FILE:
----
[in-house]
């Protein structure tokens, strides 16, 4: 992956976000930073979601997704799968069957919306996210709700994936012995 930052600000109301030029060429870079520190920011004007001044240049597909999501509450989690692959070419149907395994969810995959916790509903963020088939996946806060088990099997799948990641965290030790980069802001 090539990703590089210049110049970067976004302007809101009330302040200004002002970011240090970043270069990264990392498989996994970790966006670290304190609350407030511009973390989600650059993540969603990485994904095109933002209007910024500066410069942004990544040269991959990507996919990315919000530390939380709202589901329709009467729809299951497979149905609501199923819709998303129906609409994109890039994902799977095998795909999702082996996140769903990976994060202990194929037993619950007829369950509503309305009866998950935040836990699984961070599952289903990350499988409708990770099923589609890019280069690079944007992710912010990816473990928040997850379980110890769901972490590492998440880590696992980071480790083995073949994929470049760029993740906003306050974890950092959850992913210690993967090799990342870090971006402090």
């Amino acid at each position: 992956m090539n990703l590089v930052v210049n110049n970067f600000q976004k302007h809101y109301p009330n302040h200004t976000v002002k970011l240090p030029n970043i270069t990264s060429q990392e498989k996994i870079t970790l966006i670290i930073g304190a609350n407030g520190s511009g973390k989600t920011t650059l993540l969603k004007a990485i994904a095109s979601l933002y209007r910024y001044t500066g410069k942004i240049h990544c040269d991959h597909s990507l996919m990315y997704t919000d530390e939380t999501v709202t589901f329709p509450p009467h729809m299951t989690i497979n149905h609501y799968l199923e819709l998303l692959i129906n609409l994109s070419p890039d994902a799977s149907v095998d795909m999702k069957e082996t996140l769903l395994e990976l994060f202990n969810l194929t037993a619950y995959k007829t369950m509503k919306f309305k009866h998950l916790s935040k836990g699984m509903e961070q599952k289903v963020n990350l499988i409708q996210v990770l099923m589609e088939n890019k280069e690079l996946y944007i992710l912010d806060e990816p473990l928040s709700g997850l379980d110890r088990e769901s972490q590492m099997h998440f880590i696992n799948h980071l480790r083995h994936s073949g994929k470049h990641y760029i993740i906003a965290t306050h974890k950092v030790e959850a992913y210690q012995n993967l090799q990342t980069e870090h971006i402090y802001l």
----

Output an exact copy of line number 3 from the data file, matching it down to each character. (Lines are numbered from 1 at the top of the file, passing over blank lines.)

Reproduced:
């Amino acid at each position: 992956m090539n990703l590089v930052v210049n110049n970067f600000q976004k302007h809101y109301p009330n302040h200004t976000v002002k970011l240090p030029n970043i270069t990264s060429q990392e498989k996994i870079t970790l966006i670290i930073g304190a609350n407030g520190s511009g973390k989600t920011t650059l993540l969603k004007a990485i994904a095109s979601l933002y209007r910024y001044t500066g410069k942004i240049h990544c040269d991959h597909s990507l996919m990315y997704t919000d530390e939380t999501v709202t589901f329709p509450p009467h729809m299951t989690i497979n149905h609501y799968l199923e819709l998303l692959i129906n609409l994109s070419p890039d994902a799977s149907v095998d795909m999702k069957e082996t996140l769903l395994e990976l994060f202990n969810l194929t037993a619950y995959k007829t369950m509503k919306f309305k009866h998950l916790s935040k836990g699984m509903e961070q599952k289903v963020n990350l499988i409708q996210v990770l099923m589609e088939n890019k280069e690079l996946y944007i992710l912010d806060e990816p473990l928040s709700g997850l379980d110890r088990e769901s972490q590492m099997h998440f880590i696992n799948h980071l480790r083995h994936s073949g994929k470049h990641y760029i993740i906003a965290t306050h974890k950092v030790e959850a992913y210690q012995n993967l090799q990342t980069e870090h971006i402090y802001l």